Multiclass Regattas and Playing Well With Others

In Low-Key Multiclass Regattas, Try Low-Risk Maneuvers

Most championship regattas are run as stand-alone events, with only one type of dinghy or keelboat on the racecourse, giving competitors a (somewhat) simplified situation. But, especially early on in the year we often find ourselves sailing in regattas where more than one kind of boat is racing in the same area.

Tyler Mowry skippering a Vanguard 15, with a 420, Johnson 18, and Lasers in the background at a Severn Sailing Association TESOD race. Photo by Ted Morgan

These “multiclass” regattas are frequently charity regattas, designed to get as many boats as possible out on the water. Often, they are low-key club events, where getting lots of people out racing, relative to the number of race committee boats and volunteers, is important. With so many active one-design classes and only so many weekends available for racing, inevitably, we have to share our playground.

Multiclass events can be super fun as you get to hang out onshore with new people. They can also be incredibly frustrating, as boats that perform differently encounter each other on the water in seemingly always critical junctures of the race—I’m thinking the last few tacks on the final beat, mark roundings, starting/finishing on the same line, etc.

Well, you’re there, and you can’t just imagine the other boats away. So take a deep breath, accept reality, and get your chess mind working: Thinking several steps ahead is key to success.

Clearly, different boats can be faster/slower, point higher/lower upwind, and take dramatically different courses downwind. Some thrive in light air; others just eat things up in heavy air. As you approach a multiclass regatta, consider what other boats will be out on the racecourse with you and learn about their different performance attributes.

In general, boats with longer waterlines will go faster, but if they are light for their size, they may have an extra gear in light air. Downwind some boats often sail by the lee (for example, Lasers); some boats can sail dead downwind (many keelboats), and some boats zip around on more of a reach (many of the boats with asymmetrical chutes). Boats with taller masts generally have more sail area (note: if you’re the boat with the taller mast and resulting more sail area, don’t be a jerk—pass to leeward when you can!).

Coming around the top mark in your classic-style spinnaker boat, do you see an a-sim on starboard a few boatlengths down the course? Also, see a puff coming from the top left corner of the course that you really want to stay high for? While bearing off, setting your spinnaker, and staying a bit high to catch that puff might work in the short term, you need to keep an eye on the few-chess-moves-ahead scenario. Would you get caught above a reaching boat that simply has no way to sail further downwind, as you’ll want to? Maybe it’s best then to use some of that early puff to stay low, avoiding the traffic of a boat that could keep you from heading where you want to go.

Don’t be too insistent about the rules if you are “right”; there may be a more effective way for you to work out of a situation. For example, if you’re sailing along happily upwind on starboard and really want to keep heading left, but a boat on port is headed your way (and you know that kind of boat points really well relative to your boat), it’s likely not optimal to holler at them to tack. They may indeed plant a tight lee-bow on you, sail normally (for them) upwind, and end up pinching you off, forcing you to do two extra tacks (if you do indeed tack back toward the left) or off to your not-preferred side of the course. Instead, the few seconds of sailing lower than ideal to let them cross could be worth it.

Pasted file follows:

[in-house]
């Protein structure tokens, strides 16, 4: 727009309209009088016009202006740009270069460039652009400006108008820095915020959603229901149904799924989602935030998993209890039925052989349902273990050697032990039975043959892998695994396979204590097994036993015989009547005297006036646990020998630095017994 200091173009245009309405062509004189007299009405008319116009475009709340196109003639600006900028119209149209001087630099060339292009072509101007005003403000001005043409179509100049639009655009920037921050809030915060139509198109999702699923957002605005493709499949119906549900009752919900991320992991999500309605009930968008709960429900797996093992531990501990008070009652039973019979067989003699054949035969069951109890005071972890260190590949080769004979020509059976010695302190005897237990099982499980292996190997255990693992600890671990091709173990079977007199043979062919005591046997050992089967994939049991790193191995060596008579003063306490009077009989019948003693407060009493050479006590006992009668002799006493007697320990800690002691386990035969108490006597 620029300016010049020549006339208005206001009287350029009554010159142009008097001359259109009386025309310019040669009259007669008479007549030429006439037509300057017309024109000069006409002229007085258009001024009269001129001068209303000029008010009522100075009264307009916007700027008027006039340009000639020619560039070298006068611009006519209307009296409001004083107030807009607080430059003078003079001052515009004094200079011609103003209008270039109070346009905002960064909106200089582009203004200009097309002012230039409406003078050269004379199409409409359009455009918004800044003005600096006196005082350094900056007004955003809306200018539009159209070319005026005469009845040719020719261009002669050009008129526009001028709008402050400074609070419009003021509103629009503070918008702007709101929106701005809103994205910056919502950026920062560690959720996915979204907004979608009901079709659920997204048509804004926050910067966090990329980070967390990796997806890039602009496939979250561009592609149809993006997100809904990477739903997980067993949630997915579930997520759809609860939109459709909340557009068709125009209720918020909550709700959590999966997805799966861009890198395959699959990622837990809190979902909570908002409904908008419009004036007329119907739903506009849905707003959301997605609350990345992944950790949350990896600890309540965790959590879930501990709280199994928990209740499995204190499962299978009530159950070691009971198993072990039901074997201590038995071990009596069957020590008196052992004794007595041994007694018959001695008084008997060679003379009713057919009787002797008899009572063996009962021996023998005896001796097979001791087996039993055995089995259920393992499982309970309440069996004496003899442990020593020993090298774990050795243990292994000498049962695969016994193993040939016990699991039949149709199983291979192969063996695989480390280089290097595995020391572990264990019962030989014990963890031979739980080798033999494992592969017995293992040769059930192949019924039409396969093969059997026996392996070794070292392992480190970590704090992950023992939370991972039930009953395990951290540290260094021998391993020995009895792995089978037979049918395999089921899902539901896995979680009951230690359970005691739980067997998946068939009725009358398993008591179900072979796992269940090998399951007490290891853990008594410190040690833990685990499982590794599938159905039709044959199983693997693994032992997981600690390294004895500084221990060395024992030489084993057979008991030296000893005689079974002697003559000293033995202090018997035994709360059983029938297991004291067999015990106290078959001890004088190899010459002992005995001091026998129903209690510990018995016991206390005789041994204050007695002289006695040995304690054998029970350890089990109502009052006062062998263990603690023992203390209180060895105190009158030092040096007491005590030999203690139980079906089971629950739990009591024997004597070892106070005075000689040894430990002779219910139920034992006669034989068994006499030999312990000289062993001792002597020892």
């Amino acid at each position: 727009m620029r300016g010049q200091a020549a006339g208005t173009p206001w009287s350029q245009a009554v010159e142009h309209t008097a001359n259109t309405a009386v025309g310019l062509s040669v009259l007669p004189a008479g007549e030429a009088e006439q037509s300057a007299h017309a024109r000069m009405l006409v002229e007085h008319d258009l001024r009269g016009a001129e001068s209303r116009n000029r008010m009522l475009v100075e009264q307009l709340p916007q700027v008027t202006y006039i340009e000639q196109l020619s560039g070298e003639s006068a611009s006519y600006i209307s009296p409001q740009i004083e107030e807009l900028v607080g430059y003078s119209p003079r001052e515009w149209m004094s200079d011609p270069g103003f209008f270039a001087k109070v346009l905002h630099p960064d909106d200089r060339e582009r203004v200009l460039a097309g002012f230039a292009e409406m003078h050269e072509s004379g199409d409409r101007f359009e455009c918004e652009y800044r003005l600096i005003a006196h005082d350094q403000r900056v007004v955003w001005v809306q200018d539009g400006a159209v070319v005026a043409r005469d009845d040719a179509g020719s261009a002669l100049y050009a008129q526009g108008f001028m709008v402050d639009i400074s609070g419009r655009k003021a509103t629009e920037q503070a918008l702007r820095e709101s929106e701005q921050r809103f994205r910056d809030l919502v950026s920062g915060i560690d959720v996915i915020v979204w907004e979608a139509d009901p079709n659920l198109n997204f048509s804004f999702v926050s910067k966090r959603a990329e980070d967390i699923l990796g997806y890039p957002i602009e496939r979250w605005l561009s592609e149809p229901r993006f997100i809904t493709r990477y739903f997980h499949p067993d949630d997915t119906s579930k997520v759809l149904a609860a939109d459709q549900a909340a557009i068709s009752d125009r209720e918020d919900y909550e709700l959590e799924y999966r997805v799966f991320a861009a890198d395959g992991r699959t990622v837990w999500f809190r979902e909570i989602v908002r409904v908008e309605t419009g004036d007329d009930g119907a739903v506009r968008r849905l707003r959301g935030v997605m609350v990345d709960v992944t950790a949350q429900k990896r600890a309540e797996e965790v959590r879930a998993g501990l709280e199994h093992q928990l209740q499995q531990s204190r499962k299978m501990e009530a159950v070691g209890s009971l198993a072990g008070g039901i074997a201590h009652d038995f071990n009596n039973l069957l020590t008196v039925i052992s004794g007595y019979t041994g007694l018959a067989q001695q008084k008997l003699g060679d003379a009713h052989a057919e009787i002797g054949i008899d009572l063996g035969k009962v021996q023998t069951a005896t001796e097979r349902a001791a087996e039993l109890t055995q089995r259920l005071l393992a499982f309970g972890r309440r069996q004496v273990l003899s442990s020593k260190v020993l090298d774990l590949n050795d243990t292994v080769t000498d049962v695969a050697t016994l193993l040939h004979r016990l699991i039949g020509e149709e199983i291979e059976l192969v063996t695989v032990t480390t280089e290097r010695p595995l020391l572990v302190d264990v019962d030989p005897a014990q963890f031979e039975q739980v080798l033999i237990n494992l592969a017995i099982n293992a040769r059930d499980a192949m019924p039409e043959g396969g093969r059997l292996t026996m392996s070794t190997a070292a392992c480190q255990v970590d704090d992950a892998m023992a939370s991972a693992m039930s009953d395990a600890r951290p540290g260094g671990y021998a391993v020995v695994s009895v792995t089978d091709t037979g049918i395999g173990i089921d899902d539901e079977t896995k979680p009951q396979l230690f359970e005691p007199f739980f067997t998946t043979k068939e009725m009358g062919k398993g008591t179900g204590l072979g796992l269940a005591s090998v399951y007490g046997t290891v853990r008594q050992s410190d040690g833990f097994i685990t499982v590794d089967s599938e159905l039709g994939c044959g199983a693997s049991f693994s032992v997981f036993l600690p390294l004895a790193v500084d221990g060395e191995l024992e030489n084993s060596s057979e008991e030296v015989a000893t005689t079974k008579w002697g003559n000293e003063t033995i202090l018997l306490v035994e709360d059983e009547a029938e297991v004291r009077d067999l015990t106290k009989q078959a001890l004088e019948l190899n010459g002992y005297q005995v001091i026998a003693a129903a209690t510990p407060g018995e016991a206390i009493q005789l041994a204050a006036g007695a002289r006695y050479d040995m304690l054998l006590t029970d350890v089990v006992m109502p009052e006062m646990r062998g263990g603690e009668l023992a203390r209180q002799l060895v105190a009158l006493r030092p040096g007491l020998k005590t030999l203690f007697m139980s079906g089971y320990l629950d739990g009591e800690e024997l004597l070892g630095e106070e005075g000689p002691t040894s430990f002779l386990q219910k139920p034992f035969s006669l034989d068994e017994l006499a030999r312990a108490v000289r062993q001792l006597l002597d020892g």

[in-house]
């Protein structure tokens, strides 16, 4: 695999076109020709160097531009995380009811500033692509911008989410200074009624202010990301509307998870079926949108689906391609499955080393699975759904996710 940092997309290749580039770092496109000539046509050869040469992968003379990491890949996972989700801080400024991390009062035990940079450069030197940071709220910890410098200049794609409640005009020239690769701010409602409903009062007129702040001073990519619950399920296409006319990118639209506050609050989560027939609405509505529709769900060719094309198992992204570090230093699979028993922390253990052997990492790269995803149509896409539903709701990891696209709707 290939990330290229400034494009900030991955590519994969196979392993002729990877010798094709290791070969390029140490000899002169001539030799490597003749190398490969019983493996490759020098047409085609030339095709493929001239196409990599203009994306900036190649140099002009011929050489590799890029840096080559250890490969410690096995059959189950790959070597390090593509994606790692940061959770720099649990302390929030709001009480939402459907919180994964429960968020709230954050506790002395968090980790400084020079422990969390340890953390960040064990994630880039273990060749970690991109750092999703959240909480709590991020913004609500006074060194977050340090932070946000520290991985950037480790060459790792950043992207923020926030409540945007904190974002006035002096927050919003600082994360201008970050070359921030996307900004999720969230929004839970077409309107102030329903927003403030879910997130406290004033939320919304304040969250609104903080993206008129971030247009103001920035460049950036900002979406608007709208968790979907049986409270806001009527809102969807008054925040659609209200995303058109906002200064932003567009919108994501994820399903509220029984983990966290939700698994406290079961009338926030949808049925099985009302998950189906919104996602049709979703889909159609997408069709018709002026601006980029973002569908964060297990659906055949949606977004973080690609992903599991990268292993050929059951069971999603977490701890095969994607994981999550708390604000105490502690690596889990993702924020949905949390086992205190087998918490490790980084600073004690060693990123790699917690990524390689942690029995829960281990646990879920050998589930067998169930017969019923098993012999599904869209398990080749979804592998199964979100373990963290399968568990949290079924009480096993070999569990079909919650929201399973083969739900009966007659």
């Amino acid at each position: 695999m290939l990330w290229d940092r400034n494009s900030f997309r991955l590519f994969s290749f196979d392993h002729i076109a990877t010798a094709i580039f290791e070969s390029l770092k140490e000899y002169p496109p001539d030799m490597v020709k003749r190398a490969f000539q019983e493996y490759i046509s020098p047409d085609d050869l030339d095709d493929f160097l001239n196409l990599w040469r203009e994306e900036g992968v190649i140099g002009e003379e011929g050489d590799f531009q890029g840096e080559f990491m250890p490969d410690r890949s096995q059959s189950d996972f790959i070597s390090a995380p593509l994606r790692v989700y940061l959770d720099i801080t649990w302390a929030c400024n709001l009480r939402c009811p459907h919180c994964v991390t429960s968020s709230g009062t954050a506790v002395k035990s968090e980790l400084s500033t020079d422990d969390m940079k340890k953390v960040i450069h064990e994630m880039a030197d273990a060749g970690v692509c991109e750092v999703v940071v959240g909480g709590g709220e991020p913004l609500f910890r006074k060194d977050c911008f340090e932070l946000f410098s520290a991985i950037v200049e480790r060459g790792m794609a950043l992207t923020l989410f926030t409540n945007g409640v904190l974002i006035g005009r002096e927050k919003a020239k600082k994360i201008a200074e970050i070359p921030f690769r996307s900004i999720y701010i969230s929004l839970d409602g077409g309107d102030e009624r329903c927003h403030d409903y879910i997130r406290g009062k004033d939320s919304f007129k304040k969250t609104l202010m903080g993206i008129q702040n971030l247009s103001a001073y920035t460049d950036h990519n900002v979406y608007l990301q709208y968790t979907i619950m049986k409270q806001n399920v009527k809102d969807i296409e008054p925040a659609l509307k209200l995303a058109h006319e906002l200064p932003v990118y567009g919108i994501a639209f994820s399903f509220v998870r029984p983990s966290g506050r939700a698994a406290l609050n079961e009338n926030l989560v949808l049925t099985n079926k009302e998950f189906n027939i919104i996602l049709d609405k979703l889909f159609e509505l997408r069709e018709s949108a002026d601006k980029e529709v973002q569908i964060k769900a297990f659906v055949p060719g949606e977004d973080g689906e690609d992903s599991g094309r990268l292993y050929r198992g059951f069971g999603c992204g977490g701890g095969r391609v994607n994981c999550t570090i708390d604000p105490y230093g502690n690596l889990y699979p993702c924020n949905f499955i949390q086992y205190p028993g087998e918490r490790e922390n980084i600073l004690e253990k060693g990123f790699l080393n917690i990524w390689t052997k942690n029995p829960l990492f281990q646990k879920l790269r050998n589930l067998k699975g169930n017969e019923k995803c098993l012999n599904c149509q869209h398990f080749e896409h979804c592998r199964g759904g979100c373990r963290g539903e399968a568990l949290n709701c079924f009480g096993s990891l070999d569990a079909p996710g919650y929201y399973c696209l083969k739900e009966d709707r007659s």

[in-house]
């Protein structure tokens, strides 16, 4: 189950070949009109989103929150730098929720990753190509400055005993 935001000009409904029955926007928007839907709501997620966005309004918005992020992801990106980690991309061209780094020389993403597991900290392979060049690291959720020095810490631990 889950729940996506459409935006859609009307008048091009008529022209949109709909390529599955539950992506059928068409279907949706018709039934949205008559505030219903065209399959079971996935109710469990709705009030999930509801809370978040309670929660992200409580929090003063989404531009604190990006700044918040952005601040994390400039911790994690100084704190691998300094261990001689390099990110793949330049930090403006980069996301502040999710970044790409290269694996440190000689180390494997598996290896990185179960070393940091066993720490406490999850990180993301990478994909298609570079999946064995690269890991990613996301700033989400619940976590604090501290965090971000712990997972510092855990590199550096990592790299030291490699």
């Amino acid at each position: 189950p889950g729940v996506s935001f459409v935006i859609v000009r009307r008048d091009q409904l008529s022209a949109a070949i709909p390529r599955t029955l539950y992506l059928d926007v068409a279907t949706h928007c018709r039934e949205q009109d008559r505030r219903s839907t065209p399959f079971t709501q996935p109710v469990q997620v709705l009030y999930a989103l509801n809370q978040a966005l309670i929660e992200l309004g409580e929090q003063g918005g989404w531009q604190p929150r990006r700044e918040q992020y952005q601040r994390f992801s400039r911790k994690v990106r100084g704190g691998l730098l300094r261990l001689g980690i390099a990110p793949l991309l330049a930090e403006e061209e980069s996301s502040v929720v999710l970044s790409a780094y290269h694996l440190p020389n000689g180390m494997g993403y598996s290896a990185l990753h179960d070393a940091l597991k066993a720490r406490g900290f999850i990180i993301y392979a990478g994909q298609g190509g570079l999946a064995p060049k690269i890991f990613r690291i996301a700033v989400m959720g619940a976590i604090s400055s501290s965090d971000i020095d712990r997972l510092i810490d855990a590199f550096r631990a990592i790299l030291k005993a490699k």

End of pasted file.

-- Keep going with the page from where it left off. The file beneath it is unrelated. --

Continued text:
As hard as our race committees work to get the timing right—usually sending the faster classes out first followed by progressively slower classes—sometimes things just don’t quite go according to plan. There are times when, at multiclass regattas, really the only time you see the other classes is at the boat ramp getting back in at the end of the day. Other times, it seems as if on the second lap around, every single boat winds up at the leeward mark at the same time. And they’re all coming in from different angles, at different speeds, and they all have different intentions. (Maybe some are even not rounding the leeward gates, but just going through them on their way to a downwind finish below the gates!)

This is a big “accept reality” situation. Chaos can often seem like an opportunity for big gains: “Hey, those guys are all yelling at each other while they’re going around the leeward mark; maybe they won’t notice me as I try to sneak inside and round while they’re busy hollering.” And yes, on rare occasions, maybe that could work. But why not try the low-risk maneuver? Maybe round the other gate, if it’s not horribly unfavored. Maybe keep your boatspeed up as they’re tangled together and just go outside the crowd but faster than everyone else. Avoiding the chaos can be hugely advantageous.

And just like sailing within a one-design class, getting to know your competitors can make mark roundings and other tight situations work out more smoothly. Take the time to share a beverage with sailors from other classes—you’ll not only learn more about their boats (and how to sail near them), you’ll likely get to know more fun fellow sailors!

~by Kim Couranz

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